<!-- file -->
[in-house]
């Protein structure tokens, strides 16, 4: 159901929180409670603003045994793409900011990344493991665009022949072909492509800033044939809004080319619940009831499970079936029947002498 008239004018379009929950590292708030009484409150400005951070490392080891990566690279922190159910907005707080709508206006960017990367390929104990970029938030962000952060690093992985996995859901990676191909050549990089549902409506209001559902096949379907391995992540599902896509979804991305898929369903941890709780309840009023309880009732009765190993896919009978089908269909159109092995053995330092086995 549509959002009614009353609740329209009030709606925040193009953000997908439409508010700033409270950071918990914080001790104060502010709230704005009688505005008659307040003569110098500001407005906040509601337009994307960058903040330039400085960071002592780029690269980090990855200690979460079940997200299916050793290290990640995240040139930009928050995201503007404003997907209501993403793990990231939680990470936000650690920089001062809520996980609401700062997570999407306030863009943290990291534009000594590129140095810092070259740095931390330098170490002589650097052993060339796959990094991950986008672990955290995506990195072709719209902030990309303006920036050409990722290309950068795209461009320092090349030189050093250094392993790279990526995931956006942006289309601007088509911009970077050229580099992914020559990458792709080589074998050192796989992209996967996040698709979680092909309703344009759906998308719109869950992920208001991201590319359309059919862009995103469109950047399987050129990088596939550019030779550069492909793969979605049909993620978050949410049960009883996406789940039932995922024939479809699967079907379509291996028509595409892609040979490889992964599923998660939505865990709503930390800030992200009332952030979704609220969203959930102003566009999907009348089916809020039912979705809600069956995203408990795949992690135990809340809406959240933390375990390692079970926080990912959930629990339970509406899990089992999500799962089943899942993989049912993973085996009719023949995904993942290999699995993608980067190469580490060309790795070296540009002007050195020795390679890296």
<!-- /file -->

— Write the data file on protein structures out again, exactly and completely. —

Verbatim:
[in-house]
């Protein structure tokens, strides 16, 4: 159901929180409670603003045994793409900011990344493991665009022949072909492509800033044939809004080319619940009831499970079936029947002498 008239004018379009929950590292708030009484409150400005951070490392080891990566690279922190159910907005707080709508206006960017990367390929104990970029938030962000952060690093992985996995859901990676191909050549990089549902409506209001559902096949379907391995992540599902896509979804991305898929369903941890709780309840009023309880009732009765190993896919009978089908269909159109092995053995330092086995 549509959002009614009353609740329209009030709606925040193009953000997908439409508010700033409270950071918990914080001790104060502010709230704005009688505005008659307040003569110098500001407005906040509601337009994307960058903040330039400085960071002592780029690269980090990855200690979460079940997200299916050793290290990640995240040139930009928050995201503007404003997907209501993403793990990231939680990470936000650690920089001062809520996980609401700062997570999407306030863009943290990291534009000594590129140095810092070259740095931390330098170490002589650097052993060339796959990094991950986008672990955290995506990195072709719209902030990309303006920036050409990722290309950068795209461009320092090349030189050093250094392993790279990526995931956006942006289309601007088509911009970077050229580099992914020559990458792709080589074998050192796989992209996967996040698709979680092909309703344009759906998308719109869950992920208001991201590319359309059919862009995103469109950047399987050129990088596939550019030779550069492909793969979605049909993620978050949410049960009883996406789940039932995922024939479809699967079907379509291996028509595409892609040979490889992964599923998660939505865990709503930390800030992200009332952030979704609220969203959930102003566009999907009348089916809020039912979705809600069956995203408990795949992690135990809340809406959240933390375990390692079970926080990912959930629990339970509406899990089992999500799962089943899942993989049912993973085996009719023949995904993942290999699995993608980067190469580490060309790795070296540009002007050195020795390679890296």